In the face of runaway inflation, higher interest rates are inevitable, but fiscal policy should be doing some of the work of curbing inflation too, argues a new report from Scotiabank Economics.

So far, the world’s central banks have largely been left to combat inflation alone, it said.

“Under normal circumstances this would be appropriate, but these are not normal circumstances,” the report said, explaining that fiscal policy should be recruited to join the fight.

The report argued that inflation is partly the fault of expansionary fiscal policy in the first place.

“We believe a large part of the strength of inflation can be linked to what was effectively a globally coordinated fiscal boost to protect economies against the worst of the pandemic’s economic and financial impacts,” it said.

Now, relying solely on rate hikes to curb inflation will inflict output reductions on the private sector, it argued.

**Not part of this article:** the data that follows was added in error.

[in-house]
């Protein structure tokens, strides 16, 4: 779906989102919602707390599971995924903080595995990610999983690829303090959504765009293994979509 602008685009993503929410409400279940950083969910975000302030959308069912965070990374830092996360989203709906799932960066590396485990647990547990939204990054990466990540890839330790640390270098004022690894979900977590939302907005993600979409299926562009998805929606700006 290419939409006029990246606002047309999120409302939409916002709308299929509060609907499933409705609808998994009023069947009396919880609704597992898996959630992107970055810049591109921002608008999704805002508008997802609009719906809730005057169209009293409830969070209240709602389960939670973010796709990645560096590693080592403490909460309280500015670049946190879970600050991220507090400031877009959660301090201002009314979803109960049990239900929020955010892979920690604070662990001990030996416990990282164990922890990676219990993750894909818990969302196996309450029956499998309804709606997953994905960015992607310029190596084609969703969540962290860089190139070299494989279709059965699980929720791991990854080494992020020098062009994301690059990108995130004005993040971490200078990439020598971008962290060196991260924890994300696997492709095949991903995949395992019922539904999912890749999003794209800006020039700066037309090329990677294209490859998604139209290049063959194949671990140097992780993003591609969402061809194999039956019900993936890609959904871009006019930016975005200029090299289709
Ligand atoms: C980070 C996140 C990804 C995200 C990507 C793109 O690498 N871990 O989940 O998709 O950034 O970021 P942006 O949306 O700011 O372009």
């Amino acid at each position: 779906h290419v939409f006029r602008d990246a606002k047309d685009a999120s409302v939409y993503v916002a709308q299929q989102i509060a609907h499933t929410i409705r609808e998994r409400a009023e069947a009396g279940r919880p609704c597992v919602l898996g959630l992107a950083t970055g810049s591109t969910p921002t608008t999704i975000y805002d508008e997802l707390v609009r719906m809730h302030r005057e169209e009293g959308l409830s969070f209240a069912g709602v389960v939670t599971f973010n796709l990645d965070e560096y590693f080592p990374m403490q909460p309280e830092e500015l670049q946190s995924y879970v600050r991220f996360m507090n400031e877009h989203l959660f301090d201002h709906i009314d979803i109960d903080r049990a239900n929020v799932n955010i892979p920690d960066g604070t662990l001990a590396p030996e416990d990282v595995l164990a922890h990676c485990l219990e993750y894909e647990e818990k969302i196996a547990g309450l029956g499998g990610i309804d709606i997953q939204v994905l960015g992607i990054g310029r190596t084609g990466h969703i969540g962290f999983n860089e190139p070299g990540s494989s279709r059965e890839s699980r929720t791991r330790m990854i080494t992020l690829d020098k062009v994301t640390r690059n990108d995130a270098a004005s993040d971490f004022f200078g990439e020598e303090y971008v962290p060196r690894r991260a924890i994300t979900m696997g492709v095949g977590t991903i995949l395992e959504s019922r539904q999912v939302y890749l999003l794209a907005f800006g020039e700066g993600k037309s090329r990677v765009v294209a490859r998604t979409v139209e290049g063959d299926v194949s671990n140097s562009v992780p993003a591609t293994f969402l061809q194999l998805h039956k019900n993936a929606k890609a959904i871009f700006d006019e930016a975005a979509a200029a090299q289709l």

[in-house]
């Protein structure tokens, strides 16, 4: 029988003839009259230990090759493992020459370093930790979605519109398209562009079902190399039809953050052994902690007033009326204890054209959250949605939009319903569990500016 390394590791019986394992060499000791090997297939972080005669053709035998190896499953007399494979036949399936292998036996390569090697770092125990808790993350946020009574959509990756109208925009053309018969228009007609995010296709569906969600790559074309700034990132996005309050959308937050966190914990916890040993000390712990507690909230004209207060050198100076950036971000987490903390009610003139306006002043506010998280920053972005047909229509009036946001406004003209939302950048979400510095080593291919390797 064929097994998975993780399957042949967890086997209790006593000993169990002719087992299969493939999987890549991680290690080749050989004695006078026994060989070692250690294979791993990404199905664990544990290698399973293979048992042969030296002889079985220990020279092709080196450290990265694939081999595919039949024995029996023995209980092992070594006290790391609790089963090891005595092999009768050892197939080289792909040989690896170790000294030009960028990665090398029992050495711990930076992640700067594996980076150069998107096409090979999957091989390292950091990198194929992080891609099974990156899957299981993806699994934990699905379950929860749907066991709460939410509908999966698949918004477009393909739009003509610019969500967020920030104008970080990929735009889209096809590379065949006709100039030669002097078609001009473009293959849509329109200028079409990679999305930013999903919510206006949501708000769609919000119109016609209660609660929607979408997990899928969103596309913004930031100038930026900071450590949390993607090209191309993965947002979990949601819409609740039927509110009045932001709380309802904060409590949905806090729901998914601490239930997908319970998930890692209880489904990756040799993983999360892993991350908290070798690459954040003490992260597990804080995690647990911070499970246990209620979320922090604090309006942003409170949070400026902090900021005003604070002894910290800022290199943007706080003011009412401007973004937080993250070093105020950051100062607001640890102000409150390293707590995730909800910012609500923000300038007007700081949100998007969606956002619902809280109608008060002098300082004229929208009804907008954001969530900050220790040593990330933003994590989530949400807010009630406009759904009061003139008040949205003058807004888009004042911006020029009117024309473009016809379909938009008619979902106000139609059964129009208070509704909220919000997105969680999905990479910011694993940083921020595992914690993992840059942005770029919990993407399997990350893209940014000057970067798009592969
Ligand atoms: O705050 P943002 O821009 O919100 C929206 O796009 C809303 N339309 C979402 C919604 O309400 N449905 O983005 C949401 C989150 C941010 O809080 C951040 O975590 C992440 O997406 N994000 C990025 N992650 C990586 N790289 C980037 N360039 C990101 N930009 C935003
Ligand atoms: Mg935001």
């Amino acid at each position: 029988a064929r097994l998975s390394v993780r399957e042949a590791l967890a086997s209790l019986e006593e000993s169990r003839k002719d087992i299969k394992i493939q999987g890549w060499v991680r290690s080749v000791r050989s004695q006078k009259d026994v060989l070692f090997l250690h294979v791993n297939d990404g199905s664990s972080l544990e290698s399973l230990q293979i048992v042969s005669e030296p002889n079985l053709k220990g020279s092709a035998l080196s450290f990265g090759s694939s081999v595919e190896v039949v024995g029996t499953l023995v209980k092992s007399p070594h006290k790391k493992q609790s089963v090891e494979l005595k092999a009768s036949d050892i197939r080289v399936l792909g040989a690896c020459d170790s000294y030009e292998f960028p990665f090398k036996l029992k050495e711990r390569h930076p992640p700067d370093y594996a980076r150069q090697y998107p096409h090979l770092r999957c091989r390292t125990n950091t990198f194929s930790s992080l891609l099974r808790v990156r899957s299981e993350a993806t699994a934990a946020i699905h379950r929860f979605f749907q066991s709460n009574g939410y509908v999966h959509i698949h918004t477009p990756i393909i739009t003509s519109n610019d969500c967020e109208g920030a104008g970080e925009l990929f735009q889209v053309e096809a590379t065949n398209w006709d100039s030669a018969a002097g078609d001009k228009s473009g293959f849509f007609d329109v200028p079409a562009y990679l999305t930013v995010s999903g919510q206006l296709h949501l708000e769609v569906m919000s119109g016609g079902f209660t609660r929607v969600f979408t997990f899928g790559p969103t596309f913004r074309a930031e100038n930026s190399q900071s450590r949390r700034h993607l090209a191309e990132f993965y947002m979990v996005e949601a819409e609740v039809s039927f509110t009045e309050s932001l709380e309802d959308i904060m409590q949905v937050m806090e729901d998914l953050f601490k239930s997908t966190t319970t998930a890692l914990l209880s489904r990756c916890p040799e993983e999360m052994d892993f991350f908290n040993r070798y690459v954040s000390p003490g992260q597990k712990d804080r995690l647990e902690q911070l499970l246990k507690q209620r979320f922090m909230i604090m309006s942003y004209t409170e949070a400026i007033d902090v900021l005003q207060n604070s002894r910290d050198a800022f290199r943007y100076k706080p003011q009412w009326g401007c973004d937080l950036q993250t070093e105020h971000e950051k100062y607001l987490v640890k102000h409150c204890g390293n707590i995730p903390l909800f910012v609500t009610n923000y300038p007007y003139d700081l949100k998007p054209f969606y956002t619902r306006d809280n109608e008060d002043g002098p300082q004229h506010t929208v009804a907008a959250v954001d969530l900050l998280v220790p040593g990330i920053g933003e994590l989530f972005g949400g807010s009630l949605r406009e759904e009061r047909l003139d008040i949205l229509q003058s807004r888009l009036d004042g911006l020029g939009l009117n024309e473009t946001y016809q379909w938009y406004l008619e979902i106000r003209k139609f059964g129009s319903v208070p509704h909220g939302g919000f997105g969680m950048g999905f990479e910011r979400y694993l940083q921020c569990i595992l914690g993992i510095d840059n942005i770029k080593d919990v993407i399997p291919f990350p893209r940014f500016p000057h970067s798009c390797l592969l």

Given that, the report suggested that throttling back government spending could help limit inflation and reduce the pressure for large damaging rate hikes.

“A less supportive fiscal policy would take some adjustment burden away from the private sector, but also have a much more immediate impact on inflation,” it said.

Still, the report acknowledges that cutting government spending is easier said than done, and that many forms of government spending (such as child care and education) are necessary investments.

“We would not advocate a slash and burn approach but careful and targeted reductions in spending,” it said.

“The simple reality is that firms and households are going to be making trade-offs as they incorporate higher inflation and financing costs in their budgets. It seems unreasonable for governments not to do the same and in so doing reduce the adjustment required by the private sector,” it said.